Sometimes new insect species are discovered in the wild, and sometimes they are discovered in the drawers of old museum collections. Then there are those that are discovered by accident, which is how Dr. J. E. McPherson, professor emeritus at Southern Illinois University, discovered a new species of assassin bug.
In 2006, Dr. McPherson was working with colleagues on a key to the nymphs of three midwestern species of assassin bug in the genus Sinea (i.e., S. complexa, S. diadema, and S. spinipes). To test their key for accuracy, they asked several others to check it by comparing it with insects in their collections or laboratories. All of them found the key to be satisfactory, except for one -- Dr. Scott Bundy from New Mexico State University, who found discrepancies in specimens that had been collected in New Mexico and identified as S. complexa.
"Jay asked me to review his key because he knew I had been rearing a species of Sinea in New Mexico," said Dr. Bundy. "When my bugs would not key out properly, I assumed there was just an error in the key. I then sent him some western specimens, and he saw that they actually were two different species."
As it turned out, Dr. Bundy's specimens were indeed Sinea complexa. However, the Midwestern species, which is very similar to S. complexa, was new to science but had remained undiscovered until now.
"I have named this species S. incognita to indicate that it has remained hidden for over 100 years as S. complexa, to which it is closely related," Dr. McPherson wrote.
Since its original description, scientists had believed S. complexa and S. incognita to be a single species that was found from California to Missouri and Illinois. This long-time hidden identity is responsible for the new bug's specific epithet.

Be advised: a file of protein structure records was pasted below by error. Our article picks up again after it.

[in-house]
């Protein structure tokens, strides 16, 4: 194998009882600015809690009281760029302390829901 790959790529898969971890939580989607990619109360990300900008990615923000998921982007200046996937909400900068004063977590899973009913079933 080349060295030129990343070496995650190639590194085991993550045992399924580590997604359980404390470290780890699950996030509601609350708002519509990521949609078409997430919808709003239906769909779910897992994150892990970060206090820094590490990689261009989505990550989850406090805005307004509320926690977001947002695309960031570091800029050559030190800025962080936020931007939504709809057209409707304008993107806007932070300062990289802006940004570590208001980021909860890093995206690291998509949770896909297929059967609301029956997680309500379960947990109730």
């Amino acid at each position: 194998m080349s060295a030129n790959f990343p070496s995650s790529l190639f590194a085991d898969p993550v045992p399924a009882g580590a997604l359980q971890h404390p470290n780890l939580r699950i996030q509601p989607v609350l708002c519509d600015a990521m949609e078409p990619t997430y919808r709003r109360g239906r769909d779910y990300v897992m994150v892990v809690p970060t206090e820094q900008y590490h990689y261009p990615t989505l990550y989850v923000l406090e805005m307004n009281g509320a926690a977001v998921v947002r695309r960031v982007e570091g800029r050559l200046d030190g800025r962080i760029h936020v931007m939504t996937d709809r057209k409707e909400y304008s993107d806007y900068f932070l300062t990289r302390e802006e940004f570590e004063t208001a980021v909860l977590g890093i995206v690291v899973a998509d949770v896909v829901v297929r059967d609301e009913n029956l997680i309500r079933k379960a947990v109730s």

The two species also are separated by geography as Sinea complexa occurs in the western and southwestern United States south into Mexico, whereas Sinea incognita occurs from Maryland south to Georgia and west to Kansas and Texas.
The new species -- Sinea incognita -- is described in the Annals of the Entomological Society of America in an article that also explains the differences between it and its close relatives, the aforementioned S. complexa and another called S. integra, which is found from Arizona and Texas south through Mexico to, at least, Guatemala and Honduras.
The easiest way to tell the difference between the three species is by looking at the femora of their front legs. The femur of S. incognita is big and round on one end, but is much narrower on the other -- kind of like a caveman's club. The femur of S. complexa is similar, but the big end is not as large, making it look more like a baseball bat. Finally, the femur of S. integra is nearly the same size on both ends, making it look more like a stickball bat.
These and other differences are described in detail, along with photos of the species, in the Annals article.
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